Are you ignorant? How can you believe that a large cache can fit in a true server - client workload??? And then you have the OS to fit in also! The kernel will occupy large portions of the cache. You should go home and do some studying. Begone. Go home! You are not allowed to utter a syllabus until you know what's the purpose of a cache! (It is funny you accused me of being to theoretical)
".......And totally irrellevant to the current thread, which is about the new evidence that Rock has been quietly axed....."
But you never answered to me lastly. "Do you really believe that a server CPU can fit in many thousands clients workload into it's cache?" You just came with some bad explanations. The point is Mattie Pattie, YOU ARE WRONG. I suggest you think over if you might be wrong on other things, as well.
Regarding SUN dropping Rock, yes I suspect that is true. So what? There IS a high performant SPARC cpu in the Fujitsu Venus CPU. That octocore SPARC will reach 128 GFlops. If you need single threaded performance (servers are mostly not dependent on single threaded performance) you use Venus. For massive throughput, you use Niagara. IBM can only offer single threaded performance.
RE: Mattie Pattie, Laddie
And, what a surprise, Kebabbert just repeats the same drivel as he did the last Sun thread. He is really desperate to drag the discussion away from Rock's demise!
"....Look, if a 1.4GHz Niagara suffers from a small cache, how come it is several times faster than a 5GHz IBM Power6 CPU on certain benchmarks? The Power6 has larger cache and 3 times the clock frequency and STILL it looses big to a Niagara. Can you explain this fact? No? Maybe Niagara doesnt suffer from a small cache - as it is faster than the slow Power6?...." That's easy - it only happens on certain benchmarks where threads are small and in multiple, which suits the CMT design, but give it a real workload similar to those of genuine business applications and the Niagaras chokes becasue it can't deal with heavy threads. I've explained this to you again and again, I can only surmise your obtuseness is deliberate.
Let's just skip through your amusingly desperate attempts to retread old rubber and get to the fun bit.
".....Regarding SUN dropping Rock, yes I suspect that is true. So what? There IS a high performant SPARC cpu in the Fujitsu Venus CPU....." And no Sun server to use them. And no confirmed Oracle server either. And no guarantee from Larry there will be. Which is why customers are deserting Sun and switching to Power and Itanium.
Mattie Pattie Laddie
No, you are wrong again. As I TOLD YOU, the Niagara never "chokes", it merely slowes down. A desktop CPU will reach a point when it's cache will start to trash and swap in and out all thousands of clients data. That is the point where a desktop CPU will start to choke.
Whereas a server CPU should not be constructed to fit in all clients data into it's cache - because that is impossible to do if there are many thousands of clients. And the Niagara is differently constructed and doesnt need a large cache - hence it is not vulnerable to cache misses. Just as a desktop CPU.
Whereas the sloooow Power6 is very very vulnerable to a cache miss. Which is typical for a desktop. Power6 is constructed for Desktop work, it can handle few threads. Niagara can handle many many threads. It never chokes. Power6 chokes.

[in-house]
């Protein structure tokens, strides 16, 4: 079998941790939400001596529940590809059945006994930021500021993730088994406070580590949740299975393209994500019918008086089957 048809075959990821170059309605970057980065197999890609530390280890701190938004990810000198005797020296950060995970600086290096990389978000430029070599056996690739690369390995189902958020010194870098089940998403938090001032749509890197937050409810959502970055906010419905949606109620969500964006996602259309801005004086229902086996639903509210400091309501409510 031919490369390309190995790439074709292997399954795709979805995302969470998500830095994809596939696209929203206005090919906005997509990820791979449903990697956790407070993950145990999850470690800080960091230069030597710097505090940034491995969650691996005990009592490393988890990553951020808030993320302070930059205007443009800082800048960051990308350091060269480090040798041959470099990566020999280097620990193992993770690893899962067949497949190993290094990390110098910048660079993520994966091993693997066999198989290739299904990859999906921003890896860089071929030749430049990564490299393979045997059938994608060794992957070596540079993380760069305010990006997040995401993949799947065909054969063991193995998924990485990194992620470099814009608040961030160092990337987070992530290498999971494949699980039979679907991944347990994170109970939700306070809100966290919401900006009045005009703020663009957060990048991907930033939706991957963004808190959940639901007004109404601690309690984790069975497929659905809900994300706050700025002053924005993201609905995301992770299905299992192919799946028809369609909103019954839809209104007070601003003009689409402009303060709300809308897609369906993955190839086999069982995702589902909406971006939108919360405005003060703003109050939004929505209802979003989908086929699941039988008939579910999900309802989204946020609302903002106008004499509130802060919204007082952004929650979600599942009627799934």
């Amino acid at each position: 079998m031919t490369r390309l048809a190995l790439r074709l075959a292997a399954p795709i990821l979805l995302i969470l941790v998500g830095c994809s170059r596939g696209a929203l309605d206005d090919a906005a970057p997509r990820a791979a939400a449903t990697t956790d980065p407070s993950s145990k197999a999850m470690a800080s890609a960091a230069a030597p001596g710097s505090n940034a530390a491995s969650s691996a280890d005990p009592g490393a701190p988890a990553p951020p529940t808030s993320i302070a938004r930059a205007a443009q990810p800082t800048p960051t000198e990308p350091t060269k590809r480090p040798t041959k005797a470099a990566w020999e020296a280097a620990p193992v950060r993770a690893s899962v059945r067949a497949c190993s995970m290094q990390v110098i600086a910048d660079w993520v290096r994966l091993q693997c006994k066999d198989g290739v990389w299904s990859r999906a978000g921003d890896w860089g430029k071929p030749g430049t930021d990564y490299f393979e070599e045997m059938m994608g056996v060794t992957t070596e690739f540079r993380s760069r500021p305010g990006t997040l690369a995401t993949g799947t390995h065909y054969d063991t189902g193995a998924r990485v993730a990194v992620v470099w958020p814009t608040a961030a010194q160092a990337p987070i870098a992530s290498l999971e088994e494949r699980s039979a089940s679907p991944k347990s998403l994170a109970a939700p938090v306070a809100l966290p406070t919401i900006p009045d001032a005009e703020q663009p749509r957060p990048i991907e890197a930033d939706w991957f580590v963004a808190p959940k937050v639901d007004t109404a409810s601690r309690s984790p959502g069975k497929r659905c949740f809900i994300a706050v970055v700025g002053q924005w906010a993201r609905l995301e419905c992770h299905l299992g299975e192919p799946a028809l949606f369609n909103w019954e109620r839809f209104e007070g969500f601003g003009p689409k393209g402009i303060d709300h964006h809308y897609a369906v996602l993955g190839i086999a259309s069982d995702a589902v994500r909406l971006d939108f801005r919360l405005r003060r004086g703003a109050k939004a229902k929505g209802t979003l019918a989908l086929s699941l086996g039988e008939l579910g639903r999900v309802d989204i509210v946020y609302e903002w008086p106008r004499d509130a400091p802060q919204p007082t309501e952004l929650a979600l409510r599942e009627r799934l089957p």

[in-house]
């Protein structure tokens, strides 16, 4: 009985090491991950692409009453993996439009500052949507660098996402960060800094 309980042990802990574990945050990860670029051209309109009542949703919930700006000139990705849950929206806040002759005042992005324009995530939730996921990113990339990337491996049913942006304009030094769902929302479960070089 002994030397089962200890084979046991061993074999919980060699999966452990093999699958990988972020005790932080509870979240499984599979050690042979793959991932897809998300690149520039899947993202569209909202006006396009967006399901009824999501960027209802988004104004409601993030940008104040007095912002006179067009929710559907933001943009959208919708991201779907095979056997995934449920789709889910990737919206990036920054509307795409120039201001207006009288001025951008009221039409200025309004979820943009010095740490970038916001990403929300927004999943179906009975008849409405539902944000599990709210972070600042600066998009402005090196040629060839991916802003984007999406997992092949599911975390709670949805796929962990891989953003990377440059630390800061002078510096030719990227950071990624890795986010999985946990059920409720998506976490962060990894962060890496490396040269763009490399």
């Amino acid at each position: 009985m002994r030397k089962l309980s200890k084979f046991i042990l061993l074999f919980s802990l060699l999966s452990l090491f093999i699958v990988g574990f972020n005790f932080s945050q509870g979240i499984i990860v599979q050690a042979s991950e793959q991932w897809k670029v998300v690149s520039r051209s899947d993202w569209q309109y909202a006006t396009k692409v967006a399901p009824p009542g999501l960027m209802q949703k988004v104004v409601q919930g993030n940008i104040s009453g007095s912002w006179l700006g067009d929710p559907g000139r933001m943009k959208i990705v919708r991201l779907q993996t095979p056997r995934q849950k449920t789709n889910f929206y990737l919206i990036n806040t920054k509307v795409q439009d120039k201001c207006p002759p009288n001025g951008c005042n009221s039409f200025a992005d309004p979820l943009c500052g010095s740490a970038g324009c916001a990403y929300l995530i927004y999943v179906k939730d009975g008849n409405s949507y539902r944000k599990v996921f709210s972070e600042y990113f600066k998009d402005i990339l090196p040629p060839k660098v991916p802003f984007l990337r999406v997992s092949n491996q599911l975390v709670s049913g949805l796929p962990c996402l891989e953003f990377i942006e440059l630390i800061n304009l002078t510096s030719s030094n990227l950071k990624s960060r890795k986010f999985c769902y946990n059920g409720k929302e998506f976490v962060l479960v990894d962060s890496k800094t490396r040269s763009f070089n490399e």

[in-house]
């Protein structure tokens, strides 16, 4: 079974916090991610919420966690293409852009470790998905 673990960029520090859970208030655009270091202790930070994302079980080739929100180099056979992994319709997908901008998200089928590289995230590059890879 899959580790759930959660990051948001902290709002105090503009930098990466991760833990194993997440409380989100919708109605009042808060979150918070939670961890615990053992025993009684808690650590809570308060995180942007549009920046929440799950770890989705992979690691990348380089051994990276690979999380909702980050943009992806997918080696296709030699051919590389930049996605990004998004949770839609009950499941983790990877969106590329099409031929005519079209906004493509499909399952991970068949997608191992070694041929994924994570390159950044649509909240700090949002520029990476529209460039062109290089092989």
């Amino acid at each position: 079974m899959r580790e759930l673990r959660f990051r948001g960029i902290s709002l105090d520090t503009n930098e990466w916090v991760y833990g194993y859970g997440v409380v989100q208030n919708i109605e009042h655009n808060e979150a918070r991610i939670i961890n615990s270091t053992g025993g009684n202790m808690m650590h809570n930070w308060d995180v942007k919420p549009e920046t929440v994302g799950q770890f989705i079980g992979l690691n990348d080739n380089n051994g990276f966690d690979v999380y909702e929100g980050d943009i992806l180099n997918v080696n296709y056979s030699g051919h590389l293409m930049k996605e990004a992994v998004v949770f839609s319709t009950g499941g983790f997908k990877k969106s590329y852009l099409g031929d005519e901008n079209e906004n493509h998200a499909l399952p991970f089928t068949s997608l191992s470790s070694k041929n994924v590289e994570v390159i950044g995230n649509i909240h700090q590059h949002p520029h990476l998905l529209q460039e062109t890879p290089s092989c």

You havent understood nothing. DO YOU STILL REALLY BELIEVE ANY CPU CAN FIT IN SEVERAL THOUSANDS CLIENTS DATA INTO A CACHE? Ive tried to explain that it is impossible, but have you understood yet how a cache works? That a cache is smaller than RAM, and can NOT hold several thousands clients data. Doesnt it sound reasonable? No? You still believe a cache can hold the entire RAM? Yes?
(BTW your statement about 99.999% was really funny. I laughed a lot :o)
Still looking for any part of your comment where you even pretend Rock isn't dead, or try and present some argument as to how Oracle can retain any enterprise customers without a proper enterprise CPU. No - just more waffle about Niagara, and more retread of the same old male bovine manure. I know maths isn't a subject exactly reknowned for individualism or creativity, but surely you can try something new?
Apart from the fact that has nothing to do with the Rock, are you STILL going on about cache? So you're convinced there is no way ever that a client-server app could be fitted into cache? Take a quick look through history and you'll find plenty of old C UNIX apps that ran on a lot less than 32MB of memory, they are all candidates to run in cache on a modern CPU (remember, cache can be stacked with prefetch instructions, so it would be a trivial task to write a prefetch routine that stuffed the cache with the data required). Then, just to really underline your ignorance, you may want to consider that Power6 can share cache between cores on different CPUs (which is why it gets such good single-thread benchmark results, because one core is using all the 32MB L3 caches from all the CPUs in the server), so even if the old program and data can't quite be squashed into the 32MB of cache available to a single core then it can be spread out along the bus, and still respond faster than memory or disk. Niagara can't do this, Niagara is stuck sharing out its tiny cache with all the running threads, so as it starts up more threads the situation gets worse, and more and more threads are stalled waiting on memory or disk, and average response time goes throught the ceiling. I have seen this, so don't try and pretend you know better when your experience is so obviously limited to drooling over Ponytail's press releases.